Breaking News
More () »

Nursing home crisis looming in Louisiana

The state health department is expected to notify nearly 40,000 Medicaid enrollees they are in danger of losing the state aid that keeps them in senior care facilities.

It's been said that "the true measure of any society can be found in how it treats its most vulnerable members."

By that standard, Louisiana isn't doing too well.

The state health department is expected to notify nearly 40,000 Medicaid enrollees they are in danger of losing the state aid that keeps them in senior care facilities.

"It's unconscionable to think this is even in the realm of possibility," Chateau De Notre Dame CEO Wayne Plaisance said.

Plaisance is among nursing home officials in the state with deep concerns.

"We have no place to discharge these residents to, so if they're planning on making the cut, they have an obligation to figure out, where do we move these people to," Plaisance said.

The Catholic Archdiocese of New Orleans operates three nursing homes with more than 450 residents.

Sister Ann Lacour is vice president of board at Chateau, Our Lady of Wisdom and Wynhoven.

"What does a person with no family do that would be on the street," Lacour asked. "It's much, much bigger than cutting the Medicaid dollars."

Howard Rodgers from the New Orleans Council on Aging said his agency would not be able to care for all the people suddenly losing Medicaid benefits.

"The only support system that they're going to fall back on is us and we can't provide 24-hour care for them," Rodgers said.

Rodgers added, "We have a waiting list for Meals On Wheels. We have a waiting list for our homemaker service and also for our home health care service."

Managers of the nursing homes operated by the Archdiocese of New Orleans admit if these cuts come to pass they will likely have to close the facilities. That's because 70 to 75 percent of the residents in their nursing homes are receiving Medicaid benefits.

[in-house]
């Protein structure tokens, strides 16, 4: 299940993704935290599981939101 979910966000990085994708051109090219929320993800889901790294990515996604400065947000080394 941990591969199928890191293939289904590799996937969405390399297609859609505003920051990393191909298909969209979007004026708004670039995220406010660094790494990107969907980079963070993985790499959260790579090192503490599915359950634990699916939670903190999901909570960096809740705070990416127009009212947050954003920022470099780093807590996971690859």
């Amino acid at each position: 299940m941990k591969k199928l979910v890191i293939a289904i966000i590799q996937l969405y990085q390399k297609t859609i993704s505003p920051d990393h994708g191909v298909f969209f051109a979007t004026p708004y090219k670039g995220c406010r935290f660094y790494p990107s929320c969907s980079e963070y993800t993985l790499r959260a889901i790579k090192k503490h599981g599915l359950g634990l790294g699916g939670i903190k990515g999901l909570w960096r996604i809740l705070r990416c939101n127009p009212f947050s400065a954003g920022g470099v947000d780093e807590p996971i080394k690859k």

"This will cause great distress and panic in many, many of our very vulnerable people," Sister Lacour said.

"We as taxpayers should not have to beg for services for those who can't care for themselves," Plaisance said. "We have a moral obligation to provide for that."

The House-backed version of next year's budget would close a gap caused by expiring taxes by cutting $431 million in general state tax dollars from the health department. The cut would grow to an estimated $1.6 billion or more with the loss of federal matching dollars.

Gov. John Bel Edwards wants lawmakers to pass replacement taxes in a special session later this month to fill the budget hole. But it's unclear if lawmakers will be able to reach a tax deal after a February special session imploded without raising revenue.

The state Senate has yet to vote on the budget.

The Louisiana Department of Health released this statement:

"The Louisiana Department of Health has begun the planning process necessary to notify all impacted enrollees that some people may lose their Medicaid eligibility. The goal of the department is to give notice to all affected people as soon as possible in order that they begin developing their appropriate plans. This notification process will begin later this week. We are planning to send out approximately 37,000 notices to those whose eligibility is at risk of ending on July 1. Included in the mailing are people who receive care in nursing homes, group home for those with developmental disabilities and some who receive their services and supports in their home. The department recognizes that individuals and families will have many questions and concerns once written notifications are mailed."

Before You Leave, Check This Out